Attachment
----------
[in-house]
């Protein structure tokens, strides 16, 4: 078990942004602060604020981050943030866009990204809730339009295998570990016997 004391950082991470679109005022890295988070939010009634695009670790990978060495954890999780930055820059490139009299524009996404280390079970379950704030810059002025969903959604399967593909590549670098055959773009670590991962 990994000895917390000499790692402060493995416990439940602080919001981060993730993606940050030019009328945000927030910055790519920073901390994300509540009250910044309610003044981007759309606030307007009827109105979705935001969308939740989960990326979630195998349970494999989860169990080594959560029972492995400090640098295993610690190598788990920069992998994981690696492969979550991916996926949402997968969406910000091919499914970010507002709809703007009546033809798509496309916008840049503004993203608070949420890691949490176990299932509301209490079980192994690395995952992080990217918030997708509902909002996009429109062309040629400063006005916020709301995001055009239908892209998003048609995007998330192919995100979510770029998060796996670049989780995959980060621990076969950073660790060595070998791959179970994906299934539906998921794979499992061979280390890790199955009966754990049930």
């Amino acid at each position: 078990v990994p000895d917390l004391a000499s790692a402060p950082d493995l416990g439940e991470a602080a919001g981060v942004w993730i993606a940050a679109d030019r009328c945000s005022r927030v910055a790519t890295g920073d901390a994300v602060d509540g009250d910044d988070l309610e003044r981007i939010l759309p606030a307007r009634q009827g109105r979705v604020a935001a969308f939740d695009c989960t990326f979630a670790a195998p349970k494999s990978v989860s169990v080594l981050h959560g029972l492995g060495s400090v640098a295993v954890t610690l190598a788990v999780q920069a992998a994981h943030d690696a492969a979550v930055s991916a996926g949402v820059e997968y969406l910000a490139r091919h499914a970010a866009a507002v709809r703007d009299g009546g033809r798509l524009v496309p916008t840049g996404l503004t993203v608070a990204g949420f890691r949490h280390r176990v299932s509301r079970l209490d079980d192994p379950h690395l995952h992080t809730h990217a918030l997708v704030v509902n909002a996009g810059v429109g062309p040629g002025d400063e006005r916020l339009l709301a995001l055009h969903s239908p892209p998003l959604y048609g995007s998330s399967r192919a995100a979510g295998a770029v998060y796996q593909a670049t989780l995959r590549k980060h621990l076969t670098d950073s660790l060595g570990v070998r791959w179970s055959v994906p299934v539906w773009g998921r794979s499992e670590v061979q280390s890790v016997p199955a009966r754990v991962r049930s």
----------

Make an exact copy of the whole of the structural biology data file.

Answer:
[in-house]
């Protein structure tokens, strides 16, 4: 078990942004602060604020981050943030866009990204809730339009295998570990016997 004391950082991470679109005022890295988070939010009634695009670790990978060495954890999780930055820059490139009299524009996404280390079970379950704030810059002025969903959604399967593909590549670098055959773009670590991962 990994000895917390000499790692402060493995416990439940602080919001981060993730993606940050030019009328945000927030910055790519920073901390994300509540009250910044309610003044981007759309606030307007009827109105979705935001969308939740989960990326979630195998349970494999989860169990080594959560029972492995400090640098295993610690190598788990920069992998994981690696492969979550991916996926949402997968969406910000091919499914970010507002709809703007009546033809798509496309916008840049503004993203608070949420890691949490176990299932509301209490079980192994690395995952992080990217918030997708509902909002996009429109062309040629400063006005916020709301995001055009239908892209998003048609995007998330192919995100979510770029998060796996670049989780995959980060621990076969950073660790060595070998791959179970994906299934539906998921794979499992061979280390890790199955009966754990049930």
């Amino acid at each position: 078990v990994p000895d917390l004391a000499s790692a402060p950082d493995l416990g439940e991470a602080a919001g981060v942004w993730i993606a940050a679109d030019r009328c945000s005022r927030v910055a790519t890295g920073d901390a994300v602060d509540g009250d910044d988070l309610e003044r981007i939010l759309p606030a307007r009634q009827g109105r979705v604020a935001a969308f939740d695009c989960t990326f979630a670790a195998p349970k494999s990978v989860s169990v080594l981050h959560g029972l492995g060495s400090v640098a295993v954890t610690l190598a788990v999780q920069a992998a994981h943030d690696a492969a979550v930055s991916a996926g949402v820059e997968y969406l910000a490139r091919h499914a970010a866009a507002v709809r703007d009299g009546g033809r798509l524009v496309p916008t840049g996404l503004t993203v608070a990204g949420f890691r949490h280390r176990v299932s509301r079970l209490d079980d192994p379950h690395l995952h992080t809730h990217a918030l997708v704030v509902n909002a996009g810059v429109g062309p040629g002025d400063e006005r916020l339009l709301a995001l055009h969903s239908p892209p998003l959604y048609g995007s998330s399967r192919a995100a979510g295998a770029v998060y796996q593909a670049t989780l995959r590549k980060h621990l076969t670098d950073s660790l060595g570990v070998r791959w179970s055959v994906p299934v539906w773009g998921r794979s499992e670590v061979q280390s890790v016997p199955a009966r754990v991962r049930s």